The Common Address Redundancy Protocol or CARP is a computer networking protocol which allows multiple hosts on the same local area network to share a set of IP addresses. Its primary purpose is to provide failover redundancy, especially when used with firewalls and routers. In some configurations, CARP can also provide load balancing functionality. CARP provides functionality similar to Virtual Router Redundancy Protocol (VRRP) and to Cisco Systems' Hot Standby Router Protocol (HSRP). It is implemented in several BSD-based operating systems and has been ported to Linux (ucarp).
If there is a single computer running a packet filter, and it goes down, the networks on either side of the packet filter can no longer communicate with each other, or they communicate without any packet filtering. If, however, there are two computers running a packet filter, running CARP, then if one fails, the other will take over, and computers on either side of the packet filter will not be aware of the failure, so operation will continue as normal. In order to make sure the new active/primary operates the same as the old one, the packet filter used must support synchronization of state between the two computers.
A group of hosts using CARP is called a "group of redundancy". The group of redundancy allocates itself an IP address which is shared or divided among the members of the group. Within this group, a host is designated as "active/primary". The other members are "standby". The main host is that which "takes" the IP address. It answers any traffic or ARP request brought to the attention of this address. Each host can belong to several groups of redundancy. Each host must have a second unique IP address.
A common use of CARP is the creation of a group of redundant firewalls. The virtual IP address allotted to the group of redundancy is indicated as the address of the default router on the computers behind this group of firewalls. If the main firewall breaks down or is disconnected from the network, the virtual IP address will be taken by one of the firewall slaves and the service availability will not be interrupted.
In the late 1990s the Internet Engineering Task Force (IETF) began work on a protocol for router redundancy. In 1997, Cisco informed the IETF that it had patents in this area and, in 1998, pointed out its patent on HSRP. Nonetheless, IETF continued work on VRRP. After some debate, the IETF VRRP working group decided to approve the standard, despite its reliance on patented techniques, as long as Cisco made the patent available to third parties under reasonable and non-discriminatory licensing terms. Because VRRP fixed problems with the HSRP protocol, Cisco began using VRRP instead, while still claiming it as its own.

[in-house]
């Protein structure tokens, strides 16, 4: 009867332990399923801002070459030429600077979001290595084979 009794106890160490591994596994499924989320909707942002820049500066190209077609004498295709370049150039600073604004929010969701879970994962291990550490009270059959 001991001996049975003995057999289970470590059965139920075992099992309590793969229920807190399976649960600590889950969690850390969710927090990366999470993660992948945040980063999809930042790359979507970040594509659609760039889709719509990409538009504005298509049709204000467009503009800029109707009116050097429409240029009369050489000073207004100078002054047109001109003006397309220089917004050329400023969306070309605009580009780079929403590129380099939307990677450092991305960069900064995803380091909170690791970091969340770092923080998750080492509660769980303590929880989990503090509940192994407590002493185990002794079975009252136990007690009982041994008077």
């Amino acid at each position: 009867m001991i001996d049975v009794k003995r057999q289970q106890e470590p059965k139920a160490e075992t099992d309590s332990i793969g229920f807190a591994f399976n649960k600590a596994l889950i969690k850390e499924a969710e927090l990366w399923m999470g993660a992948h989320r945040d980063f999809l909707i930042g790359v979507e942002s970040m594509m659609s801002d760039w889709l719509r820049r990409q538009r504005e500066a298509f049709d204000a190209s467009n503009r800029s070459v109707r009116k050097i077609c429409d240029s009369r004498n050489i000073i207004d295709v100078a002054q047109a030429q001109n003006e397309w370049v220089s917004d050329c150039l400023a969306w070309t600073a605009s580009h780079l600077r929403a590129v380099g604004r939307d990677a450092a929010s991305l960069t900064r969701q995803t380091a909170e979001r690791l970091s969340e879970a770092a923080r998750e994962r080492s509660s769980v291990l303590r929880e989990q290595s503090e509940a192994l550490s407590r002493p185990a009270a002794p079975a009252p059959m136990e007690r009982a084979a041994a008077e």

Cisco informed the OpenBSD developers that it would enforce its patent on HSRP. Cisco's position may have been due to their lawsuit with Alcatel. As Cisco's licensing terms prevented an open-source VRRP implementation, the OpenBSD developers begun developing CARP instead. OpenBSD focuses on security. They designed CARP to use cryptography. This made CARP fundamentally different from VRRP and ensured that CARP did not infringe on Cisco's patent. CARP became available in October 2003. Later, it was integrated into FreeBSD (first released in May 2005 with FreeBSD 5.4), NetBSD and Linux (ucarp). While Cisco's US patent expired in 2014, the two incompatible protocols continue to coexist.
OpenBSD uses VRRP's protocol number and MAC addresses. The OpenBSD project requested unique numbers from the Internet Assigned Numbers Authority (IANA) but was denied.
To allocate numbers, IANA has several requirements. At the time, these were specified in RFC 2780. Requirements include participating in a collaborative, lengthy discussion process within the IETF and producing a detailed textual specification of the protocol. The OpenBSD developers met neither requirement. OpenBSD's website states the following:
As a final note of course, when we petitioned IANA, the IETF body regulating[sic] "official" internet protocol numbers, to give us numbers for CARP and pfsync, our request was denied. Apparently we had failed to go through an official standards organization. Consequently we were forced to choose a protocol number which would not conflict with anything else of value, and decided to place CARP at IP protocol 112. We also placed pfsync at an open and unused number. We informed IANA of these decisions, but they declined to reply.
IANA had assigned protocol number 112 to VRRP (in 1998, via RFC 2338). Protocol number 112 remains in use by VRRP.
CARP also uses a range of Ethernet MAC addresses which IEEE had assigned to IANA/IETF for the VRRP protocol.
In spite of the overlap, it is still possible to use VRRP and CARP in the same broadcast domain, as long as the VRRP group ID and the CARP virtual host ID are different.